Earlier this year, Gov. Bobby Jindal announced his plan to eliminate income tax and increase revenue by raising sales tax. Though the plan has been discussed, Jindal has yet to release any details of the new legislature.
Jindal tweeted in January, “We should eliminate all personal, corporate income taxes in a revenue-neutral way and keep sales tax low and flat.”
Associate political science professor Belinda Davis said there are many questions that need answers regarding the new plan.
According to Davis, the governor stated the plan will be “revenue neutral” because he does not want to raise money through taxes, as it goes against the Republican political ideology of shrinking government.
Davis said the plan’s late publicity puts Louisiana lawmakers and residents in a tight position to evaluate the plan.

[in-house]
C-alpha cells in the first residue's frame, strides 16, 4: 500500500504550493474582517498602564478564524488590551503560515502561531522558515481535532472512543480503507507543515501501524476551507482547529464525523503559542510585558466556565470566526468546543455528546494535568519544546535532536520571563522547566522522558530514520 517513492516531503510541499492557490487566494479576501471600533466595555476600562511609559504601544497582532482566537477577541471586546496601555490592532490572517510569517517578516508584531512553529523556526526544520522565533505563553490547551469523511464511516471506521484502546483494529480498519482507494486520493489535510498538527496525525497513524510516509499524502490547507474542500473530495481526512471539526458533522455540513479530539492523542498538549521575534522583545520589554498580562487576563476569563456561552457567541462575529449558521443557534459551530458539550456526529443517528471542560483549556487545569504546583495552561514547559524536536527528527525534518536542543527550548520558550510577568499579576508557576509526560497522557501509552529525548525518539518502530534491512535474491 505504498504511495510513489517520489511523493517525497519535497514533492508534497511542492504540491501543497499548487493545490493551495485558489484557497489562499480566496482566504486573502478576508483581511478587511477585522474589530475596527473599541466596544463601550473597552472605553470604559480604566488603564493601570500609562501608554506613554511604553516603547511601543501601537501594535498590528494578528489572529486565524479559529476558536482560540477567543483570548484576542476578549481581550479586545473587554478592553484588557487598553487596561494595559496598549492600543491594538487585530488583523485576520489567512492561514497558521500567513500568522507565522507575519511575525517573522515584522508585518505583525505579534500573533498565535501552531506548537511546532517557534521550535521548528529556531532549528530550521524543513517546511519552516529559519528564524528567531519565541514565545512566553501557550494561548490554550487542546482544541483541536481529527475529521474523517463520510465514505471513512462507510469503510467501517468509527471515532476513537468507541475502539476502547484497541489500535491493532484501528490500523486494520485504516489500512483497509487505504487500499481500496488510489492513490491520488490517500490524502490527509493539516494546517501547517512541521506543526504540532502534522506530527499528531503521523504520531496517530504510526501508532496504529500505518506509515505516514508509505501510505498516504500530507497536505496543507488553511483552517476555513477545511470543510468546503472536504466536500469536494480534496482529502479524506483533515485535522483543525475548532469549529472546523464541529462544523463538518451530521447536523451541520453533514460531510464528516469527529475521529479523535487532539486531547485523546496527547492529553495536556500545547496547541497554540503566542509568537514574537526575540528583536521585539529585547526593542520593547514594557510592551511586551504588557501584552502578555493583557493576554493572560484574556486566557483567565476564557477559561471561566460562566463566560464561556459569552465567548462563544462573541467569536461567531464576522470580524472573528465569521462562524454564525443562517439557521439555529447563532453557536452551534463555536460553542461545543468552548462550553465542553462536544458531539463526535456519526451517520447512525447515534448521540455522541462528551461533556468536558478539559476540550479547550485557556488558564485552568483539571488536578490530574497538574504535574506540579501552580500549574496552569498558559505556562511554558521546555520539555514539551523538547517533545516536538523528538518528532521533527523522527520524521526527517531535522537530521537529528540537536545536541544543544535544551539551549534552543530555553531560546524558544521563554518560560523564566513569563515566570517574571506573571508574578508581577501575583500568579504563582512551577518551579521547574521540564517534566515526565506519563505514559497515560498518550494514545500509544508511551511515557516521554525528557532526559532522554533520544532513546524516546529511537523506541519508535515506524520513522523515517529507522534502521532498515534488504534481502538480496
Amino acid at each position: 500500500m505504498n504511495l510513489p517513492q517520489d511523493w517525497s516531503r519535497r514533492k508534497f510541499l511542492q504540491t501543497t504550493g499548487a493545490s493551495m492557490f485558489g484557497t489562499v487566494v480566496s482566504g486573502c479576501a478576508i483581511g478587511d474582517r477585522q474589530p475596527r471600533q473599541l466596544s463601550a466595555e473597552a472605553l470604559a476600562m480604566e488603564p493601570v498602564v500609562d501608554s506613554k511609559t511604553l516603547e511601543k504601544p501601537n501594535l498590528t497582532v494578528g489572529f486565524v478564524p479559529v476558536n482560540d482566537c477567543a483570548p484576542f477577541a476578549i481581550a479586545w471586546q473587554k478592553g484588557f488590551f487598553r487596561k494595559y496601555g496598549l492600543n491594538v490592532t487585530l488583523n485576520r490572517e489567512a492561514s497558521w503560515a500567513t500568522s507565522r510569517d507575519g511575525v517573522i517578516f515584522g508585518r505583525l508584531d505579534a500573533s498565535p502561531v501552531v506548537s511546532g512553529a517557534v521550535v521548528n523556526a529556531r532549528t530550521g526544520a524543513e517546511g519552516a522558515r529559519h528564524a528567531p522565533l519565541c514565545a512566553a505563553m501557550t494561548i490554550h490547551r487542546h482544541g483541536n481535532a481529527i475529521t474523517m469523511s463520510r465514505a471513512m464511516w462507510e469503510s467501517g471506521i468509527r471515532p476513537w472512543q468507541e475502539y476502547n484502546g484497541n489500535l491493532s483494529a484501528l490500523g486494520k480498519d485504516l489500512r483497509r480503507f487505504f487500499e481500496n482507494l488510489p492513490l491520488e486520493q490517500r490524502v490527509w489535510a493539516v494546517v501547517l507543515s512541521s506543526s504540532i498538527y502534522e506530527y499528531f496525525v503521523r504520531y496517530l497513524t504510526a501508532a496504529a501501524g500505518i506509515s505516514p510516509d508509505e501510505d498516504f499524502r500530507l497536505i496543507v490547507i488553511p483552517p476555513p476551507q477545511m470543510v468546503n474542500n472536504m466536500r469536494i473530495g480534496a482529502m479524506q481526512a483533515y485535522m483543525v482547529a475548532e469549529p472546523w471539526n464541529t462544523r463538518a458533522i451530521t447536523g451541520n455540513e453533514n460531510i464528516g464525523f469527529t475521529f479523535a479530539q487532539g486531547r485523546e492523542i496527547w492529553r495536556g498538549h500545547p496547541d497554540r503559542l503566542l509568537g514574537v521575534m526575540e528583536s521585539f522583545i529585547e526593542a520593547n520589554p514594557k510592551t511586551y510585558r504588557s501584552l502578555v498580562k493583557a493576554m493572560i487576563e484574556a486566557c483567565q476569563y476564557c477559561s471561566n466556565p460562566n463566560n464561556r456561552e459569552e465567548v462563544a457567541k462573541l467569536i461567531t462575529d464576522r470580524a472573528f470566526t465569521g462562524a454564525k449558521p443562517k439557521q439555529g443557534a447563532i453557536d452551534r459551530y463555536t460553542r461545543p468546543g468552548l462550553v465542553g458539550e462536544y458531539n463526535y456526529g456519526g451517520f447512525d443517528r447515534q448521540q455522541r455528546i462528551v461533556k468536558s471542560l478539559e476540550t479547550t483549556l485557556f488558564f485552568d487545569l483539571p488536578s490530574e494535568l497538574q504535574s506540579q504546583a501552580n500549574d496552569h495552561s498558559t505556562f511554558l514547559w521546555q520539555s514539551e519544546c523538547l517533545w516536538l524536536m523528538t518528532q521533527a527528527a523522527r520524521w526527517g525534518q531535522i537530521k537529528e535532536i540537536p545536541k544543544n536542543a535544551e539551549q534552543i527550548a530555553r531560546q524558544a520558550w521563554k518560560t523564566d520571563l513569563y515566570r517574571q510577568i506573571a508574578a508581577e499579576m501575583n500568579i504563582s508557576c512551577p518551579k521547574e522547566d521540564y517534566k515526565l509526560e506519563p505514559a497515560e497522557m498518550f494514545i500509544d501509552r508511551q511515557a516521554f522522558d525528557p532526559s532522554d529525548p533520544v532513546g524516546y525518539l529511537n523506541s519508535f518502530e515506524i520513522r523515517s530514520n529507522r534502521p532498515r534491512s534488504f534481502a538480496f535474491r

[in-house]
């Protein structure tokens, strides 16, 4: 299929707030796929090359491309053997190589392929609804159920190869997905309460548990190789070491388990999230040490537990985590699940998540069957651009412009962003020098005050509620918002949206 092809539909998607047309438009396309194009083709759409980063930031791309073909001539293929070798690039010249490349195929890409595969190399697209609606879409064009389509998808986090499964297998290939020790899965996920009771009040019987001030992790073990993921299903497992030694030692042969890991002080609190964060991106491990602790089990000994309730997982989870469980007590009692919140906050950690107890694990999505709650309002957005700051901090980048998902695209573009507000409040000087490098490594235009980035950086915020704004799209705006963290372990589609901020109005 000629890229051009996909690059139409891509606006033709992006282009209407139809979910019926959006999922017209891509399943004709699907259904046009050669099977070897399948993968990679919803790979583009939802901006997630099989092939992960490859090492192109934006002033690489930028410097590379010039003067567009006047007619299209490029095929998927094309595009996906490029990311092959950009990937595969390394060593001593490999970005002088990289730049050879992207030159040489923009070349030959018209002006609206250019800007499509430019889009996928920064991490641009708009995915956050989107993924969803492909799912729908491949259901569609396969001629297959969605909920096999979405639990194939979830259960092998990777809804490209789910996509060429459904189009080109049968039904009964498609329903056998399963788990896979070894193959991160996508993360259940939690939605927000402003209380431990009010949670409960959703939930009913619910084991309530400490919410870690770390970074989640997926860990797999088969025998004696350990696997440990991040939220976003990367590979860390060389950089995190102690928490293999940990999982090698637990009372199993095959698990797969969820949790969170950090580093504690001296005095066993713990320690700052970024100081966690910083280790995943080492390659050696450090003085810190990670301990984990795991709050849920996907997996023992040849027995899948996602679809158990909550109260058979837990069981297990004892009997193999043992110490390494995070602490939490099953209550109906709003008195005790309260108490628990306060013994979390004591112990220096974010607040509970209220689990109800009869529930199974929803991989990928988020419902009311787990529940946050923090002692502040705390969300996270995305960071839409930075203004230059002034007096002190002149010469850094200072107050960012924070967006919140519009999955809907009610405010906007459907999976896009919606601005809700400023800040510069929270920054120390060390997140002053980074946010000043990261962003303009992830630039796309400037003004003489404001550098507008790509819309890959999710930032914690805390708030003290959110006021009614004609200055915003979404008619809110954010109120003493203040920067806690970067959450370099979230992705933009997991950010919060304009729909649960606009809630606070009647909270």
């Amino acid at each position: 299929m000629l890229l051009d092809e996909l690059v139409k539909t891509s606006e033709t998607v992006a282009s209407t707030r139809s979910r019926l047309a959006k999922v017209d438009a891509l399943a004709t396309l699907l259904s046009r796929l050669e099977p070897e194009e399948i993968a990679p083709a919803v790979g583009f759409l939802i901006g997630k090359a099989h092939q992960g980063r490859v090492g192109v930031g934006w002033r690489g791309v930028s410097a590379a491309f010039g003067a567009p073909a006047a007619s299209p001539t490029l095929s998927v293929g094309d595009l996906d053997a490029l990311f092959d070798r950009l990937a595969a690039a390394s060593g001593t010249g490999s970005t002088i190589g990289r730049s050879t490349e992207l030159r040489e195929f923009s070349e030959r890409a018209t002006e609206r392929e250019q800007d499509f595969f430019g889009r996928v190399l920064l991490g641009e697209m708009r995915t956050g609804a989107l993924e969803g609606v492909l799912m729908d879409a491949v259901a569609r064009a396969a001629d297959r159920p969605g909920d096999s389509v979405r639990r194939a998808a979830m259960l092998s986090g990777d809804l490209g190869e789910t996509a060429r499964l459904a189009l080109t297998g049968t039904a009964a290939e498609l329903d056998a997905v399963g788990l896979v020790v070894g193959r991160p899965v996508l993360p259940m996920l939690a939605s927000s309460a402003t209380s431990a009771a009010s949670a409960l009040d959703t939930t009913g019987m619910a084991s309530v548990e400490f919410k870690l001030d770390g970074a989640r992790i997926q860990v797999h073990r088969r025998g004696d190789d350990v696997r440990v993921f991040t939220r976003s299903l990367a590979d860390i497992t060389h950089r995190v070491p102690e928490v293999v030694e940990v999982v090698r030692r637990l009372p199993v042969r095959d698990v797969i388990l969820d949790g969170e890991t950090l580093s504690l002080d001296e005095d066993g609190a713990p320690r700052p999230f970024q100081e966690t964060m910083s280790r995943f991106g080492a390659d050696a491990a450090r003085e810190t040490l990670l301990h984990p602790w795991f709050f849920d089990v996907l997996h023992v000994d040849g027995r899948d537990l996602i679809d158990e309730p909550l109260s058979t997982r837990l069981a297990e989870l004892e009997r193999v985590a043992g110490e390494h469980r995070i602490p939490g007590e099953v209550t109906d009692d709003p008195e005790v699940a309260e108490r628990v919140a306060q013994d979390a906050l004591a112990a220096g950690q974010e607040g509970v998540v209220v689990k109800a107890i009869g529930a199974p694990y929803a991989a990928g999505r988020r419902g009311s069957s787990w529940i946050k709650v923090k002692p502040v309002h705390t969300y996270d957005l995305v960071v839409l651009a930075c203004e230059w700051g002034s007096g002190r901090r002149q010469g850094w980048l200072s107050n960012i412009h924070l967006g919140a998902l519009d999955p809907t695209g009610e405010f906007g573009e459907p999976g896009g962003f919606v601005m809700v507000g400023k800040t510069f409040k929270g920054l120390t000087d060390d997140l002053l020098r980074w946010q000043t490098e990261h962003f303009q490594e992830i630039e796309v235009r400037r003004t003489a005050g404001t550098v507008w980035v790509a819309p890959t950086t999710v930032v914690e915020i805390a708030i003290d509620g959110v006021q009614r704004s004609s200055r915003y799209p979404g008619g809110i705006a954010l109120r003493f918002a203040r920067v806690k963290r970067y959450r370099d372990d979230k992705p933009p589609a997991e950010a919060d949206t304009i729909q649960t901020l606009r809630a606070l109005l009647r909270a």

“Because of the late nature of the great reveal, we are going to have two months to see if this actually works,” Davis said.
Jindal is changing the distribution of money, she said.
Political science professor James Garand said the tax reform is substantial and could affect the higher education budget.
“If Jindal gets his way and it generates lower levels of revenue, higher education could be subject to more cuts than it is already facing,” Garand said.
Garand said the areas of the Louisiana budget more prone to cuts are higher education and health care.
Low income families and college students will pay more for products, but their incomes will not change, Davis said.
Garand said when substantial changes in policy like this are proposed, legislators look for research on what happened in the past or other states or look to their own experience.
According to The Wall Street Journal, several states have picked up on the income tax elimination trend, including Kansas, Oklahoma and North Carolina.